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“The Death of Socrates” by Jacques-Louis David

"The Death of Socrates" by Jacques-Louis David

“The Death of Socrates” by Jacques-Louis David

The Death of Socrates by Jacques-Louis David depicts Socrates as the stoic old man in a white robe sitting upright on a bed; his right hand extended over a cup, the left hand is gesturing in the air. He is surrounded by his students and loyal followers showing emotional distress. The young man handing him the cup looks the other way, with his face in his hand. Another young man clutches the thigh of the old man begging Socrates not to take the poison. An elderly man sits at the end of the bed, is Plato, his most famous student and he is shown slumped over and looking in his lap.

This famous painting depicts the execution of Socrates, as told by Plato. Socrates has been convicted of corrupting the youth of Athens and introducing strange gods and has been sentenced to die by drinking poison hemlock. Socrates uses his death as the last lesson for his pupils and not fleeing when the opportunity arises and faces it calmly.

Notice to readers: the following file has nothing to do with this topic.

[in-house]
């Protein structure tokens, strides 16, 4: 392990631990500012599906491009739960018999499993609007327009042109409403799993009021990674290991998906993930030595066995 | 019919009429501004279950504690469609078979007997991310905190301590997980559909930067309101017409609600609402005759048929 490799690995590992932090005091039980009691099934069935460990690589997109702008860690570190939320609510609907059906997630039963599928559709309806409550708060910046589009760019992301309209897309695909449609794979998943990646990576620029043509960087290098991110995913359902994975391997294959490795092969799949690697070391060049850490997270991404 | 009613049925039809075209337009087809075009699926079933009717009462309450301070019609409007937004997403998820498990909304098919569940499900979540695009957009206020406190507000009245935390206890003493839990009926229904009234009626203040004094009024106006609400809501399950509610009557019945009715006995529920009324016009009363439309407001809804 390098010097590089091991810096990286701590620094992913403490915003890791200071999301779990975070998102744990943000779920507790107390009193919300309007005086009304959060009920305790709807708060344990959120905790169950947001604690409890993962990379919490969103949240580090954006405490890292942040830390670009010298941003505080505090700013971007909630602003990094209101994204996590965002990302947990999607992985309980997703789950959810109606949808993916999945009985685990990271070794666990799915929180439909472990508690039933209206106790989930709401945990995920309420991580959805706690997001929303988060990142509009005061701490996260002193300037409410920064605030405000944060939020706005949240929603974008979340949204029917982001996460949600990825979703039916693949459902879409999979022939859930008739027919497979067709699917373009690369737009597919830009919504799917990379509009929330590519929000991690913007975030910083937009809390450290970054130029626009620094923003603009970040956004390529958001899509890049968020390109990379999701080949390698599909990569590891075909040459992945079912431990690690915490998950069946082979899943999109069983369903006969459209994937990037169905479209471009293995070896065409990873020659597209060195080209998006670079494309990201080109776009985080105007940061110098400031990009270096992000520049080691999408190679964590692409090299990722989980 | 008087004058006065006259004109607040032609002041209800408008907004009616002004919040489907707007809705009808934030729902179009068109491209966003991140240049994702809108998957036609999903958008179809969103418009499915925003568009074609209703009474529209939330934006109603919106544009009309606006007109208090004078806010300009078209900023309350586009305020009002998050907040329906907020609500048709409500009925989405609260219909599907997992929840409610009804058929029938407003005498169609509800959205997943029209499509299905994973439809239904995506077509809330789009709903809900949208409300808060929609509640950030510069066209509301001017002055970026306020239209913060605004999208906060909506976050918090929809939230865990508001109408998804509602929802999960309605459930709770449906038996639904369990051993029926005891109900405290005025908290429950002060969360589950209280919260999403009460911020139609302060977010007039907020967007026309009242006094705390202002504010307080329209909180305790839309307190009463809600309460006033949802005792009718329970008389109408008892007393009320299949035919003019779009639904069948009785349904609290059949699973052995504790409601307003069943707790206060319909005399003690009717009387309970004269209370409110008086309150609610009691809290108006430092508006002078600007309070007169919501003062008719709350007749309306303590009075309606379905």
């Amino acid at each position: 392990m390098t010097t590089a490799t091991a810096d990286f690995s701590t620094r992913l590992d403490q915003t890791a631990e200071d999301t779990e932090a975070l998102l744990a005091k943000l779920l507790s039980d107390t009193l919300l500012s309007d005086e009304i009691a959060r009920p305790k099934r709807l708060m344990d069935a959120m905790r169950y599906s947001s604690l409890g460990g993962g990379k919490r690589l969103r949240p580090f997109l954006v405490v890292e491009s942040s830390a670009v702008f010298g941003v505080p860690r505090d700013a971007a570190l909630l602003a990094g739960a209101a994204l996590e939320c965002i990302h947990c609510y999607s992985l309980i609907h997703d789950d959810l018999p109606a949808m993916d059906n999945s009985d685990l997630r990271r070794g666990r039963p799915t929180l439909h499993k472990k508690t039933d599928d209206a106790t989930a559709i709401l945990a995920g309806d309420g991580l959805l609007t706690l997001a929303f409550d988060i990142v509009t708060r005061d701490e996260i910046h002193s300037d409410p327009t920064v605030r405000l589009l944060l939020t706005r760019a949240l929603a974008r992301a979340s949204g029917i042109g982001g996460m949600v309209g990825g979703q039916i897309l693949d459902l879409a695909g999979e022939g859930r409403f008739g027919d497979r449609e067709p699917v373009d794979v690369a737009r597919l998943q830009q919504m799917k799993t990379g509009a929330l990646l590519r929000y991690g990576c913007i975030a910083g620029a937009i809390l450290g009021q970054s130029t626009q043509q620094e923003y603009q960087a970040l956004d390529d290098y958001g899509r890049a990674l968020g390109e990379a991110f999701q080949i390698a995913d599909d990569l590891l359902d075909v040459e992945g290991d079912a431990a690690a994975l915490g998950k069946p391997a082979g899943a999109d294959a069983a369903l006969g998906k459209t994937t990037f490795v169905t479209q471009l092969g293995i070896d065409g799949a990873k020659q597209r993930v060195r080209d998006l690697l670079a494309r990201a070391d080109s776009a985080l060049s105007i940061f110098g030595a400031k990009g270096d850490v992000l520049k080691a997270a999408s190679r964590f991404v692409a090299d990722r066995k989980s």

David uses the colour of the robes to highlight the level of emotional distress display by the various people in this painting. The shades of red become more vibrant and culminate in the dark red robe of the man holding the cup of poison. The only two serene men, Socrates and Plato, are shown in a contrasting bluish-white.

Socrates was a classical Greek Athenian philosopher credited as one of the founders of Western philosophy. He left no writing of his teachings and is known chiefly through the accounts of his students, such as Plato and Xenophon. Plato’s dialogues are among the most comprehensive reports of Socrates to survive, though it is unclear the degree to which Plato represented his views.